A Question Of Sport
Copyright/Publisher: Elite Systems Limited, Programmed By: Richard Underhill,
Visuals By: Steve Beverley, Music By: Mark Cooksey, Designed By: Ian Upton,
Release Year: 1988, Genre: Mixed Sports, Number Of Players: 1 to 2

Quite extraordinary! Elite seems to have been keeping a low profile since Live and Let Buggy Boy, then all of a sudden you hear adverts for this on independent radio. And they've slapped an extra fiver on the price to pay for them! Quite extraordinary!!

Fans of the TV programme, and I count myself among them, will need no introduction to the format of this sports quiz game. For those of you terminally bored by sport be it showjumping or football, why are you reading this review?

The conversion of the game to the home computer has obviously involved some corner cutting. Quite a great deal actually. Whilst the 16 bit version has digistised pictures, the 64 simply has representations of team members. The picture board has been replaced by numbers which reveal a particular topic like motor racing, football, tennis etc.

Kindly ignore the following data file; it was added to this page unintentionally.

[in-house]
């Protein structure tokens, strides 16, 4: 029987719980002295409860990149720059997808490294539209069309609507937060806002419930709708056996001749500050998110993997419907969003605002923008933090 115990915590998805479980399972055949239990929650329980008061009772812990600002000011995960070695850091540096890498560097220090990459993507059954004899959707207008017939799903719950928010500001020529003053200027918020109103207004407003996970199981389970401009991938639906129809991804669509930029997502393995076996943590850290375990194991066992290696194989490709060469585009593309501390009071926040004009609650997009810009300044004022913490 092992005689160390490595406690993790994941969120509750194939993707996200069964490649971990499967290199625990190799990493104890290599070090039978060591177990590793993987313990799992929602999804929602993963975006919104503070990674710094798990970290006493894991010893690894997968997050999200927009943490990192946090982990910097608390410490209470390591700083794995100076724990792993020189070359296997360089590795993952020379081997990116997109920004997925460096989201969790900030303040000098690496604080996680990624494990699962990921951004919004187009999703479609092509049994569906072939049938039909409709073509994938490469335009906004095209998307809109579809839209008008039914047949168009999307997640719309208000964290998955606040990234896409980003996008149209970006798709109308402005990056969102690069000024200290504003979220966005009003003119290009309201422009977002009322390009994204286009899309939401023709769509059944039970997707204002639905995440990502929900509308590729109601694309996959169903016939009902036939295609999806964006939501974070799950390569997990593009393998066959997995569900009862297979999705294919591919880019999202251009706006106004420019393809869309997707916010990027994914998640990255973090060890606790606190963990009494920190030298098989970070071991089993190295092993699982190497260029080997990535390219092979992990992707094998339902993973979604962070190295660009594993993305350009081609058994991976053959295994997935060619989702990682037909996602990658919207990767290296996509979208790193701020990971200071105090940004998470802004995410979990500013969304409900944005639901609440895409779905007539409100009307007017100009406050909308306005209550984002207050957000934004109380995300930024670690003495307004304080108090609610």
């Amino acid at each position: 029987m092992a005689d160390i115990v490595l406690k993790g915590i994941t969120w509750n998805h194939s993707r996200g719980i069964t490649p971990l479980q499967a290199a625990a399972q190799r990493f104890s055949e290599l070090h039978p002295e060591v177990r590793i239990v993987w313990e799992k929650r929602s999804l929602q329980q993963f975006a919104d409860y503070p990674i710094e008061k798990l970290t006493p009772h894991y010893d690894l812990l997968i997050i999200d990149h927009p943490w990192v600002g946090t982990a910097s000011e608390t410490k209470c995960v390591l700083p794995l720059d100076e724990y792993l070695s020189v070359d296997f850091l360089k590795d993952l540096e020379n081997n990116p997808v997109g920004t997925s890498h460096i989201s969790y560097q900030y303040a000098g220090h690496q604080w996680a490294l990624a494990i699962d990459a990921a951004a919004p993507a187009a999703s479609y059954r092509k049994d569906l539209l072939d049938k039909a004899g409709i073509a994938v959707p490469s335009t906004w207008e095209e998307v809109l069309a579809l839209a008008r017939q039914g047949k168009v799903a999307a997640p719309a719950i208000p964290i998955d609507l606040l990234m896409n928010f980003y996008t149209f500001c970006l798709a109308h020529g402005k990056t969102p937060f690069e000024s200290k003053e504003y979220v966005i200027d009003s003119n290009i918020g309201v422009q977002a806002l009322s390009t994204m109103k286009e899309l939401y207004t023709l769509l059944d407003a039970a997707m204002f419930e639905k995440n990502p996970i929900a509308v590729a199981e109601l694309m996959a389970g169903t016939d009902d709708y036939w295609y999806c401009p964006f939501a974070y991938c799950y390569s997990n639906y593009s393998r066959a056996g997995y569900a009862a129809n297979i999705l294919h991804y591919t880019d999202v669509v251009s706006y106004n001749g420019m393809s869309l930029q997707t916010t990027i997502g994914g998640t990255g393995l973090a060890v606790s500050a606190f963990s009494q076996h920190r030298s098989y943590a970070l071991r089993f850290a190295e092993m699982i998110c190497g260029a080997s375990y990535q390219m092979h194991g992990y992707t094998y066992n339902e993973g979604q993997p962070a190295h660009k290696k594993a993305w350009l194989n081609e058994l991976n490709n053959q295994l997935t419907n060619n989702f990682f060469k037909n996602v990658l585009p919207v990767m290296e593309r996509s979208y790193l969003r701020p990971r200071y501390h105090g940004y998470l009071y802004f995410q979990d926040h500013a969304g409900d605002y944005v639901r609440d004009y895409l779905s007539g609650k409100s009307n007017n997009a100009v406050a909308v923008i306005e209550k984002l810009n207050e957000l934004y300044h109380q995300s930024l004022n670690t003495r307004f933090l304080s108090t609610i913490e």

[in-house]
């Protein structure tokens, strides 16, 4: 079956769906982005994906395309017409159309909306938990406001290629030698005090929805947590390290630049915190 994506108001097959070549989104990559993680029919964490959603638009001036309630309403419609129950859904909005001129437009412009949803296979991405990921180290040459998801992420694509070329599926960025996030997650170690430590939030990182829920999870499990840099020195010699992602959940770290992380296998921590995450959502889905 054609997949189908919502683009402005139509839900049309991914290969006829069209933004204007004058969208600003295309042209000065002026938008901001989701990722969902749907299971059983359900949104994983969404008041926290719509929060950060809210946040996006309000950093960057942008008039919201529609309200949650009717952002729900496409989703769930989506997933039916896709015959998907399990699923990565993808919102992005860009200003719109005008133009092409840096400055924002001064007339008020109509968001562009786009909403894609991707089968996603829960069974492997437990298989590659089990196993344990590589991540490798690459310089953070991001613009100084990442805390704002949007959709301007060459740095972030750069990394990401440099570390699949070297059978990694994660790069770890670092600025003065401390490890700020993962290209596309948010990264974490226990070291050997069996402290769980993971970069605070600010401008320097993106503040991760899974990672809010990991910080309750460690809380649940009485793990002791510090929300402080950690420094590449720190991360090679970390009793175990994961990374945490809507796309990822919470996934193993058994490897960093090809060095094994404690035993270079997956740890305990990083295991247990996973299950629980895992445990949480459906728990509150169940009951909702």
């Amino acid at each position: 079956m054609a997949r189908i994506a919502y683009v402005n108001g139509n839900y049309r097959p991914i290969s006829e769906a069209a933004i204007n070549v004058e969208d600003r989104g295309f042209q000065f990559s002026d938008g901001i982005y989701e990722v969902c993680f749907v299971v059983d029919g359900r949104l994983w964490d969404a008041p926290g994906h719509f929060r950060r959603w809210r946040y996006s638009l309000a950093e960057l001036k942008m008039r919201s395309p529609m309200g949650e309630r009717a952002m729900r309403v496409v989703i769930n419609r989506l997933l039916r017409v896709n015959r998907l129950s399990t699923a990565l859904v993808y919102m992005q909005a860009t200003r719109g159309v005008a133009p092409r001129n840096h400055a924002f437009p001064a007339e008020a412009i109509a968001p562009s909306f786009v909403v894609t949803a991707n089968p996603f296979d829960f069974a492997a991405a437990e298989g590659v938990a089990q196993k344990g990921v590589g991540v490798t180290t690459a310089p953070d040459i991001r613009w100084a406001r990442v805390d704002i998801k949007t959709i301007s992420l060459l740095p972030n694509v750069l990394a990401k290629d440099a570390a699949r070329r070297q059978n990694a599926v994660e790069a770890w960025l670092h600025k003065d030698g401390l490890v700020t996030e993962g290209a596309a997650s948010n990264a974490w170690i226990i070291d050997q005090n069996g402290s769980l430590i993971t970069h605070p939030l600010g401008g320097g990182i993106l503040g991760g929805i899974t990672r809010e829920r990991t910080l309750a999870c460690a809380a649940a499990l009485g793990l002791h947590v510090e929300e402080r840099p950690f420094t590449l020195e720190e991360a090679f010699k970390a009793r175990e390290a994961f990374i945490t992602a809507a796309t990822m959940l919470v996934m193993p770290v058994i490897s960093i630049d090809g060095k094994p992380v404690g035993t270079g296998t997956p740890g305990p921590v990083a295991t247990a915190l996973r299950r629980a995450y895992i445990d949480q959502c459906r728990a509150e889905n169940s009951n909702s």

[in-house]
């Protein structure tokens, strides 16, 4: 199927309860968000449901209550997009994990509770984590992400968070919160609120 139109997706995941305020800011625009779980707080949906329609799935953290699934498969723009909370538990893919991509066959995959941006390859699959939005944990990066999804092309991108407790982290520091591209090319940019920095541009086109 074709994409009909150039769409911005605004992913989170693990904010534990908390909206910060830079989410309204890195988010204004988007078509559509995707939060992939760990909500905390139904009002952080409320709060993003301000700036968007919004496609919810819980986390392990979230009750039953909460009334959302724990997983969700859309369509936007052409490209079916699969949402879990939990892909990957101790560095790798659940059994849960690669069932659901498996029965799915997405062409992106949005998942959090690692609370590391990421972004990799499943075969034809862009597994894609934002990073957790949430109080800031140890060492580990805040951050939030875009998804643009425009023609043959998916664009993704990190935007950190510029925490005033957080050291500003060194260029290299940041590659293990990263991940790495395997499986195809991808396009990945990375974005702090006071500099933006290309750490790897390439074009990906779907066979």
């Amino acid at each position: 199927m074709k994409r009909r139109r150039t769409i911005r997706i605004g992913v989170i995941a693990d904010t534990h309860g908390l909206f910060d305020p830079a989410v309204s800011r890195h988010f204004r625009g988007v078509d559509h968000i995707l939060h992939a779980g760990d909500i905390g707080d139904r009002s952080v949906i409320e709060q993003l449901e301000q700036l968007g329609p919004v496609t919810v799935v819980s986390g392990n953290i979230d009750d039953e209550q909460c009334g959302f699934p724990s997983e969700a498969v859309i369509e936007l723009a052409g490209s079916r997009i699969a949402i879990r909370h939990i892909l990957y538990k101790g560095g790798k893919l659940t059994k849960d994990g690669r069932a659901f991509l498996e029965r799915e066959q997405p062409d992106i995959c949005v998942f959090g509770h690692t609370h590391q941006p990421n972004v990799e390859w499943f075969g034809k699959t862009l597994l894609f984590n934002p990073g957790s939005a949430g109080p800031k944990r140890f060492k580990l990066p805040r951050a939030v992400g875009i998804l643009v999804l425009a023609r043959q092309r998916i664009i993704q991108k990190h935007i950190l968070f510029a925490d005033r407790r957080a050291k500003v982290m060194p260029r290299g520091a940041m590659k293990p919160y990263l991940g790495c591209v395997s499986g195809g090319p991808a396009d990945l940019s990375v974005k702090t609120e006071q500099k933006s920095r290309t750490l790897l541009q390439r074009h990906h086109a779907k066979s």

The David Coleman picture then asks a question about the subject. The question scroll across the screen and you're given a time limit.

Yhe next round is the Mystery Personality. No you don't get a fragment of ear lobe or a broken nose to identify, instead you´re given clues as to someone's identity. You get three chances to guess correctly.

Home or Away follows next, in which you can either answer questions on your favourite subjects or take a flyer on knowing the name of Bolivia's 1927 Palotta champ.

What Happened Next clearly caused a few more problems, so you are given descriptions of an event and you have to say from four options what you think occured.

Round five is the Quick Fire and you're pitted against your apponent or the computer to give the answer. After that it's back to the picture board for a nail biting finish.

It all takes place in about as much time as it takes to read this, so there's no time wasted playing it. As the translation of licence it´s about the best you could expect.

There's five banks of questions, which I don't think is enough, but they're easily read and understood and clearly wellresearched. That said, the time might be right for trivia games, but the board version is better, and you can still play along to the real thing at home


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